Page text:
More than 180,000 people are on the county’s waiting list for the COVID-19 vaccine.
In order to improve transparency, Fairfax County plans to launch a new queuing system that would provide information about vaccine registration status tomorrow.
At a Fairfax County Board of Supervisors meeting earlier this week, County Executive Bryan Hill said the system would be followed by a dashboard with real-time information about vaccine distribution.
The improvements come after Dranesville District Supervisor John Foust and Hunter Mill District Supervisor Walter Alcorn called on the county to move forward with the dashboard and queuing system through a formal board matter.
“They know that the county has information about where they are in the queue and that the county currently is not sharing that information with them. They believe the county should be more transparent. They want to know, and I believe they deserve to know, how many people are ahead of them to be called to be vaccinated,” Foust said at a board meeting on Feb. 9.
While the registration process is relatively smooth, Foust said that residents ought to know where they are in the registration line. Currently, the health department only sends a notification confirming registration.
As of Wednesday, 131,479 in Fairfax County have received the first dose of the vaccine and 31,421 people have been fully vaccinated.
Officials continue to caution that vaccine supply is extremely limited. Roughly 11 percent of the total population has been vaccinated with at least one dose.
The queuing system would confirm if registrants are in the queue, describe progress made so far, and inform registrants of where they are in the line.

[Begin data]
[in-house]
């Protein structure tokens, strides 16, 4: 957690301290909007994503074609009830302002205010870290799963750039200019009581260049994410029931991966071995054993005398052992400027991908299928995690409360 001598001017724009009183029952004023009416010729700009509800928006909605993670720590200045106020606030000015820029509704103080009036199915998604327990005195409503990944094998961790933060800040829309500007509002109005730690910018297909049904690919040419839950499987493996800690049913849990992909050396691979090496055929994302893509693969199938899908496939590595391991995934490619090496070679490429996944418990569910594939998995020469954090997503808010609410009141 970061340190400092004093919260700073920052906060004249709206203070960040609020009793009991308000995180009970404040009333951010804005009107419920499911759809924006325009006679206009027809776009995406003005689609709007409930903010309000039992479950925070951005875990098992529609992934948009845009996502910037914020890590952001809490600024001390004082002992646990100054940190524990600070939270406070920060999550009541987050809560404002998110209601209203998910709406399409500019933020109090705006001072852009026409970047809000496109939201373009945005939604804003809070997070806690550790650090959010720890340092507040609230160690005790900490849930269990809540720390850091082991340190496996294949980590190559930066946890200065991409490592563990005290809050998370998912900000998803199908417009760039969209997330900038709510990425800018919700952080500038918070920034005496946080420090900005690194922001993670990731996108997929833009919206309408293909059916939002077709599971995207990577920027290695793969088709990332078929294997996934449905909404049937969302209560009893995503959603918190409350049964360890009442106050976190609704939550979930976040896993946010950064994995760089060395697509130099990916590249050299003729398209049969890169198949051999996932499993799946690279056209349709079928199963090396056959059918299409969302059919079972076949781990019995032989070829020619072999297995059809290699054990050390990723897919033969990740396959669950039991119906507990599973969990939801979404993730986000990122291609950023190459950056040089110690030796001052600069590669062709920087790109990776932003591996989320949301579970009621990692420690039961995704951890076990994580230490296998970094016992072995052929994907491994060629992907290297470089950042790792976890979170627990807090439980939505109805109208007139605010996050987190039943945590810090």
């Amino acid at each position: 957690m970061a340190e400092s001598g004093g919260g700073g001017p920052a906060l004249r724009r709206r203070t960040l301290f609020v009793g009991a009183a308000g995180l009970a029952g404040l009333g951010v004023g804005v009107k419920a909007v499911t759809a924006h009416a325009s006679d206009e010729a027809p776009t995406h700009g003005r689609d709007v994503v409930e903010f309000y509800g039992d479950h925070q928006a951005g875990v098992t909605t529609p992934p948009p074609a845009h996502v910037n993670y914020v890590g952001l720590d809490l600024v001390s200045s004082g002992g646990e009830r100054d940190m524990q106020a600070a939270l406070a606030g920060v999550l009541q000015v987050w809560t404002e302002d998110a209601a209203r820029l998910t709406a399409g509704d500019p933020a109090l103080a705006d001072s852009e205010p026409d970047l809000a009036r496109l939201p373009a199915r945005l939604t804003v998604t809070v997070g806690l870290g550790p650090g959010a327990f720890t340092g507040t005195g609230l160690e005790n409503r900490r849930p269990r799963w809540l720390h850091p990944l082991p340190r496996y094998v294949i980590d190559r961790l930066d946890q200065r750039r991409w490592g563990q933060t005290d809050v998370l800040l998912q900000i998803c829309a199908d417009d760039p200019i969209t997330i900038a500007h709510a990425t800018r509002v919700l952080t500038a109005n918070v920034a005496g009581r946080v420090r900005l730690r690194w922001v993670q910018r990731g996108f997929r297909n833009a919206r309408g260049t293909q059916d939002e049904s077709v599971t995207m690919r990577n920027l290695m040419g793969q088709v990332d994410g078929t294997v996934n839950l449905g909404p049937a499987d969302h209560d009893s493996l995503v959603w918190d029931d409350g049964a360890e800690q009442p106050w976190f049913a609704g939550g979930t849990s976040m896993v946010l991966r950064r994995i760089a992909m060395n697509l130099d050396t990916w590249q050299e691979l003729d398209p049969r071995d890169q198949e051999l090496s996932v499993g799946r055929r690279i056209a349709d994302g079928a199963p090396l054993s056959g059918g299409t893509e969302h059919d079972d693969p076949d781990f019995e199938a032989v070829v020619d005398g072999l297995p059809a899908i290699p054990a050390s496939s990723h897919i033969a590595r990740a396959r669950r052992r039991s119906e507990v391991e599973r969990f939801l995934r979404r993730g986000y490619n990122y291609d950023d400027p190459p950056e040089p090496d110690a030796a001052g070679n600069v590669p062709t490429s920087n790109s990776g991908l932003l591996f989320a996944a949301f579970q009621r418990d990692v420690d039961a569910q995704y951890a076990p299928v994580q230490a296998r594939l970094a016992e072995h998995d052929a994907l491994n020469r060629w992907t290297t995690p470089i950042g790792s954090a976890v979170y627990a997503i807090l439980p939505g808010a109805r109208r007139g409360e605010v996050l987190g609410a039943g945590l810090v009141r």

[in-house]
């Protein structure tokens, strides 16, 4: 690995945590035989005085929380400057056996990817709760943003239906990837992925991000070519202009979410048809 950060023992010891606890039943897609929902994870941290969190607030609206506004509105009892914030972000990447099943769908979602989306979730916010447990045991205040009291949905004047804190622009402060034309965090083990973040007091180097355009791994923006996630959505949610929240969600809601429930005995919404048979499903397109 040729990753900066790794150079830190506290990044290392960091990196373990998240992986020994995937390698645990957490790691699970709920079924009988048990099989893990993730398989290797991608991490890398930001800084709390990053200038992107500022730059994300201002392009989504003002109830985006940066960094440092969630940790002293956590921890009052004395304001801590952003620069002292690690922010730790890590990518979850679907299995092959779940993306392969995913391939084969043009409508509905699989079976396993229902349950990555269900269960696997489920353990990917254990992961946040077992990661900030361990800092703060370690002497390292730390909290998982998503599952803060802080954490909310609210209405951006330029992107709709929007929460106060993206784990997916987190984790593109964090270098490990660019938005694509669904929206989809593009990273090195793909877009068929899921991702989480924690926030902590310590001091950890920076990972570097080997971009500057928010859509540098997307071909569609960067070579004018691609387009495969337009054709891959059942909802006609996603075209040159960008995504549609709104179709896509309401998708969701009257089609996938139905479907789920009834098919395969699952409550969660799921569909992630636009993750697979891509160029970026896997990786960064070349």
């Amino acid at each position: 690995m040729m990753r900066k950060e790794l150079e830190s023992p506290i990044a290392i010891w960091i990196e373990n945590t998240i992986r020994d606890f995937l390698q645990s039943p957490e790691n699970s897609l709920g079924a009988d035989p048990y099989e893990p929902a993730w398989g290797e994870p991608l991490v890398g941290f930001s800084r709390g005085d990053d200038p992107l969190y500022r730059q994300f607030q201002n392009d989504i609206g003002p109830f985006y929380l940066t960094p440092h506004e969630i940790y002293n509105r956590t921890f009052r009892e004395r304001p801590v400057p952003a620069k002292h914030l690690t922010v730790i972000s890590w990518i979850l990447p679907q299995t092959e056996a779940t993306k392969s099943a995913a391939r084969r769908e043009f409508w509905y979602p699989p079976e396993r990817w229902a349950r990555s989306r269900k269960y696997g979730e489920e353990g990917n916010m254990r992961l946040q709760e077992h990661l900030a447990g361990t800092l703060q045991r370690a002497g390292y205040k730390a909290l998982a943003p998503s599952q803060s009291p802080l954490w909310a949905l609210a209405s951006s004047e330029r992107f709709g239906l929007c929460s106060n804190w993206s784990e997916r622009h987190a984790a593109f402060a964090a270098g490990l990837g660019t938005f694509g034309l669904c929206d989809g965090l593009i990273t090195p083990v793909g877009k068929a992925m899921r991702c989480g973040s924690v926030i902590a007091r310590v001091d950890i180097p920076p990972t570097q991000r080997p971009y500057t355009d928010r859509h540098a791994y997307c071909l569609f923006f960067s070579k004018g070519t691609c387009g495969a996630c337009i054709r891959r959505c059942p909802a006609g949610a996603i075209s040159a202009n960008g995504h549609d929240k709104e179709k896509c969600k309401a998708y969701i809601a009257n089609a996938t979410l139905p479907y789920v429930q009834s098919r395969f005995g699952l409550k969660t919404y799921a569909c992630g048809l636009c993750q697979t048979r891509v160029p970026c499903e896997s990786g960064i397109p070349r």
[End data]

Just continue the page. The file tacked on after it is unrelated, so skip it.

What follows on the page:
The county also plans to launch a self-cancellation form if people receive a vaccine from another health care provider, as well as a registration validation form for residents to confirm their registration and see where they fall in the queue.
Hill said that his staff and the county’s health and IT departments began working on improving the process in early January, but the process was stalled by coordination with the Virginia Department of Health.
“A lot of our delay is predicated on working and talking with the state’s systems,” Hill said, adding that the state’s protocol is the ‘Bible for COVID vaccinations.“
Board Chairman Jeff McKay also noted that coordination with the state has been “frustrating” to the county’s efforts.
“It is not acceptable for someone to register for a vaccination and go an entire month with ought hearing potentially anything from the county,’ he said.
Through improvements to its system, the county determined that roughly 20,000 duplicate registrants on the waiting list. The county was able to weed out duplicates and trim down the waiting list to around 180,000 registrants.
Still, other board members lauded the county for developing a smooth administering system for vaccines.
Penny Gross noted that some residents who were frustrated with the registration process said the actual administration of the vaccine was easy and well-done.
The county’s vaccine dashboard will likely go live on Friday, but it could take up to Tuesday, Feb. 16 to iron out any issues, Hill said.